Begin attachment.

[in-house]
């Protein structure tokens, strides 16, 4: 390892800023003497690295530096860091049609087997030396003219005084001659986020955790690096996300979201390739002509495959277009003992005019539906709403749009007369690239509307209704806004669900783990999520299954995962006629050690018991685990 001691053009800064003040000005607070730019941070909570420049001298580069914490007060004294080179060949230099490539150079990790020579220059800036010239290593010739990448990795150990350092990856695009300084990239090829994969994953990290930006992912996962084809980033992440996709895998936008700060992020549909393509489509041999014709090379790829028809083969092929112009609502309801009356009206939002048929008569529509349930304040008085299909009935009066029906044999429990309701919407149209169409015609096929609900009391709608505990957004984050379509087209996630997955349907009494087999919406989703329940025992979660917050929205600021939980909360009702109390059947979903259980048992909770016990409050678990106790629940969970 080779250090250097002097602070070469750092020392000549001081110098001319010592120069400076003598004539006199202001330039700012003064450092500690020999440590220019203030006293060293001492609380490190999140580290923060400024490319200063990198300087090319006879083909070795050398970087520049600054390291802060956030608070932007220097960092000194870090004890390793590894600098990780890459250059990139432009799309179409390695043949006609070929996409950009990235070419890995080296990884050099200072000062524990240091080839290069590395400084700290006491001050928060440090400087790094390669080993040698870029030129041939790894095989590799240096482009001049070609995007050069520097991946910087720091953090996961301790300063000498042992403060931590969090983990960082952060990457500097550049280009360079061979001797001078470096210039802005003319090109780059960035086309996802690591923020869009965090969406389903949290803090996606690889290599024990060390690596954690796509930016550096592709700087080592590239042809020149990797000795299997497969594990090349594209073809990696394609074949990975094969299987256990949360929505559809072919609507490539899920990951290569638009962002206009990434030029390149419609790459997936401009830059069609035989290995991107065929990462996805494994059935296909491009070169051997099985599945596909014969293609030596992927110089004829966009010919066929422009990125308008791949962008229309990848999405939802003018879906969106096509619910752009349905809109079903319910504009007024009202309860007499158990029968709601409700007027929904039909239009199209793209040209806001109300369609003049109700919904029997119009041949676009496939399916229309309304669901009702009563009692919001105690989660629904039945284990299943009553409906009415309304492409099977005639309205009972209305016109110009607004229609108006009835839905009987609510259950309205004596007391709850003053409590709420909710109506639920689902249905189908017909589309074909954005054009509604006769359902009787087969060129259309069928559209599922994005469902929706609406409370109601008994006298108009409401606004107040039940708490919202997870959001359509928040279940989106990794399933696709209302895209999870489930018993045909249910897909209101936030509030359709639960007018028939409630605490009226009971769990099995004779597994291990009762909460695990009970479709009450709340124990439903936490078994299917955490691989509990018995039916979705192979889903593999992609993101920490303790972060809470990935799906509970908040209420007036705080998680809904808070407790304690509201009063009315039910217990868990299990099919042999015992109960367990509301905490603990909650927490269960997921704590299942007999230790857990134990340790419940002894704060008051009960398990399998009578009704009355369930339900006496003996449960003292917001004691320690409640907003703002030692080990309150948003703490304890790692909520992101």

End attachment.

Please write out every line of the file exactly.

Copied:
[in-house]
């Protein structure tokens, strides 16, 4: 390892800023003497690295530096860091049609087997030396003219005084001659986020955790690096996300979201390739002509495959277009003992005019539906709403749009007369690239509307209704806004669900783990999520299954995962006629050690018991685990 001691053009800064003040000005607070730019941070909570420049001298580069914490007060004294080179060949230099490539150079990790020579220059800036010239290593010739990448990795150990350092990856695009300084990239090829994969994953990290930006992912996962084809980033992440996709895998936008700060992020549909393509489509041999014709090379790829028809083969092929112009609502309801009356009206939002048929008569529509349930304040008085299909009935009066029906044999429990309701919407149209169409015609096929609900009391709608505990957004984050379509087209996630997955349907009494087999919406989703329940025992979660917050929205600021939980909360009702109390059947979903259980048992909770016990409050678990106790629940969970 080779250090250097002097602070070469750092020392000549001081110098001319010592120069400076003598004539006199202001330039700012003064450092500690020999440590220019203030006293060293001492609380490190999140580290923060400024490319200063990198300087090319006879083909070795050398970087520049600054390291802060956030608070932007220097960092000194870090004890390793590894600098990780890459250059990139432009799309179409390695043949006609070929996409950009990235070419890995080296990884050099200072000062524990240091080839290069590395400084700290006491001050928060440090400087790094390669080993040698870029030129041939790894095989590799240096482009001049070609995007050069520097991946910087720091953090996961301790300063000498042992403060931590969090983990960082952060990457500097550049280009360079061979001797001078470096210039802005003319090109780059960035086309996802690591923020869009965090969406389903949290803090996606690889290599024990060390690596954690796509930016550096592709700087080592590239042809020149990797000795299997497969594990090349594209073809990696394609074949990975094969299987256990949360929505559809072919609507490539899920990951290569638009962002206009990434030029390149419609790459997936401009830059069609035989290995991107065929990462996805494994059935296909491009070169051997099985599945596909014969293609030596992927110089004829966009010919066929422009990125308008791949962008229309990848999405939802003018879906969106096509619910752009349905809109079903319910504009007024009202309860007499158990029968709601409700007027929904039909239009199209793209040209806001109300369609003049109700919904029997119009041949676009496939399916229309309304669901009702009563009692919001105690989660629904039945284990299943009553409906009415309304492409099977005639309205009972209305016109110009607004229609108006009835839905009987609510259950309205004596007391709850003053409590709420909710109506639920689902249905189908017909589309074909954005054009509604006769359902009787087969060129259309069928559209599922994005469902929706609406409370109601008994006298108009409401606004107040039940708490919202997870959001359509928040279940989106990794399933696709209302895209999870489930018993045909249910897909209101936030509030359709639960007018028939409630605490009226009971769990099995004779597994291990009762909460695990009970479709009450709340124990439903936490078994299917955490691989509990018995039916979705192979889903593999992609993101920490303790972060809470990935799906509970908040209420007036705080998680809904808070407790304690509201009063009315039910217990868990299990099919042999015992109960367990509301905490603990909650927490269960997921704590299942007999230790857990134990340790419940002894704060008051009960398990399998009578009704009355369930339900006496003996449960003292917001004691320690409640907003703002030692080990309150948003703490304890790692909520992101």